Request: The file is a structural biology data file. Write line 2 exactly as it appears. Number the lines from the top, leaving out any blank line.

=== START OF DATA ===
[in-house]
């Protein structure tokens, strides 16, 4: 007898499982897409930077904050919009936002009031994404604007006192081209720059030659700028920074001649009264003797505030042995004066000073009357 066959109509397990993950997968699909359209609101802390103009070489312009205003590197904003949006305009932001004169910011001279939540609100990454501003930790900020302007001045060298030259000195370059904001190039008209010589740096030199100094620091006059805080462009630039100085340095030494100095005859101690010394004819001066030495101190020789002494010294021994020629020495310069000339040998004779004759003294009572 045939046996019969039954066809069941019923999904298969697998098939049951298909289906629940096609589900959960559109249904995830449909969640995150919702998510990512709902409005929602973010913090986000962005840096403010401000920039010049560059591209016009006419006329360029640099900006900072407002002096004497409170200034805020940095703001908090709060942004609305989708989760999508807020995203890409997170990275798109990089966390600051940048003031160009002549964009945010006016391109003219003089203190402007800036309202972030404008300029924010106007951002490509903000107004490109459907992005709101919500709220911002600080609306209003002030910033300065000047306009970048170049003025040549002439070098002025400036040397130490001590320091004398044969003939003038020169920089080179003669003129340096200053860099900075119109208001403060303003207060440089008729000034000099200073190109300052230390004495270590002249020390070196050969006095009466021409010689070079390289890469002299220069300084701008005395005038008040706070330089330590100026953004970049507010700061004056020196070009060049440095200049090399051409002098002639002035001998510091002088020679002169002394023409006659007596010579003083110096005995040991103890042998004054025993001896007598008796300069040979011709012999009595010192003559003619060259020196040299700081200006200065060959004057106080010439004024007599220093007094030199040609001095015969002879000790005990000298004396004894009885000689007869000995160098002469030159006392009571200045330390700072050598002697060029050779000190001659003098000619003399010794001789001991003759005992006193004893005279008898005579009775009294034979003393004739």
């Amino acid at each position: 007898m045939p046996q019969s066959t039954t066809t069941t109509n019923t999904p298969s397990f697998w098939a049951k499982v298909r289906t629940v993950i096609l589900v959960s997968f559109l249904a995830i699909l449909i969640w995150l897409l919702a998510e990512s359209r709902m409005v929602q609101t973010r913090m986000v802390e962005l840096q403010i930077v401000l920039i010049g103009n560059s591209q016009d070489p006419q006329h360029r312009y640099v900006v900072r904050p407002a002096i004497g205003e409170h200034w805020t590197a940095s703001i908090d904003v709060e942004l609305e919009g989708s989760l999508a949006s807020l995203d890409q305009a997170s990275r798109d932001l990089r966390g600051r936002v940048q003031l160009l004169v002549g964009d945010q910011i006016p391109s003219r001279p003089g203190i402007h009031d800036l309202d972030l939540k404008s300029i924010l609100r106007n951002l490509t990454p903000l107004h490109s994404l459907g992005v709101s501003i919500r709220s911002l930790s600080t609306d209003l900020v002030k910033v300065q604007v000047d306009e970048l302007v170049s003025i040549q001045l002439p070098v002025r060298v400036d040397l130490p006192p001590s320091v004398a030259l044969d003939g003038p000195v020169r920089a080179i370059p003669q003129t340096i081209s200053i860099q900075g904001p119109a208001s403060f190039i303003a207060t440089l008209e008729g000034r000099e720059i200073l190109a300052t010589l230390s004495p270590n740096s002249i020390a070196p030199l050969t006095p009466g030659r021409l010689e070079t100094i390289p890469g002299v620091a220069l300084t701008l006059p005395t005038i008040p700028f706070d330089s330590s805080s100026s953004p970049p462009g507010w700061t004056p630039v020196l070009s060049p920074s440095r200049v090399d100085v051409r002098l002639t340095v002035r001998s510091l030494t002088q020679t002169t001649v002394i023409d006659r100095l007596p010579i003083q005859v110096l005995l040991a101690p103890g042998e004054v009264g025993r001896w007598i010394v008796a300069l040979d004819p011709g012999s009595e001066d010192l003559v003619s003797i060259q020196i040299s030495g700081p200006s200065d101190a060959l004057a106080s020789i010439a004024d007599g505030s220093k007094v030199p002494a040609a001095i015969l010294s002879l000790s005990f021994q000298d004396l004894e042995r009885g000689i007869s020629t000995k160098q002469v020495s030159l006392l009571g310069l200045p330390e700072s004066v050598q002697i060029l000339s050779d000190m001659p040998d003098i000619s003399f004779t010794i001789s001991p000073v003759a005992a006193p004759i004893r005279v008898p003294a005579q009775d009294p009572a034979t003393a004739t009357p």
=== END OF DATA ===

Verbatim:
């Protein structure tokens, strides 16, 4: 007898499982897409930077904050919009936002009031994404604007006192081209720059030659700028920074001649009264003797505030042995004066000073009357 066959109509397990993950997968699909359209609101802390103009070489312009205003590197904003949006305009932001004169910011001279939540609100990454501003930790900020302007001045060298030259000195370059904001190039008209010589740096030199100094620091006059805080462009630039100085340095030494100095005859101690010394004819001066030495101190020789002494010294021994020629020495310069000339040998004779004759003294009572 045939046996019969039954066809069941019923999904298969697998098939049951298909289906629940096609589900959960559109249904995830449909969640995150919702998510990512709902409005929602973010913090986000962005840096403010401000920039010049560059591209016009006419006329360029640099900006900072407002002096004497409170200034805020940095703001908090709060942004609305989708989760999508807020995203890409997170990275798109990089966390600051940048003031160009002549964009945010006016391109003219003089203190402007800036309202972030404008300029924010106007951002490509903000107004490109459907992005709101919500709220911002600080609306209003002030910033300065000047306009970048170049003025040549002439070098002025400036040397130490001590320091004398044969003939003038020169920089080179003669003129340096200053860099900075119109208001403060303003207060440089008729000034000099200073190109300052230390004495270590002249020390070196050969006095009466021409010689070079390289890469002299220069300084701008005395005038008040706070330089330590100026953004970049507010700061004056020196070009060049440095200049090399051409002098002639002035001998510091002088020679002169002394023409006659007596010579003083110096005995040991103890042998004054025993001896007598008796300069040979011709012999009595010192003559003619060259020196040299700081200006200065060959004057106080010439004024007599220093007094030199040609001095015969002879000790005990000298004396004894009885000689007869000995160098002469030159006392009571200045330390700072050598002697060029050779000190001659003098000619003399010794001789001991003759005992006193004893005279008898005579009775009294034979003393004739």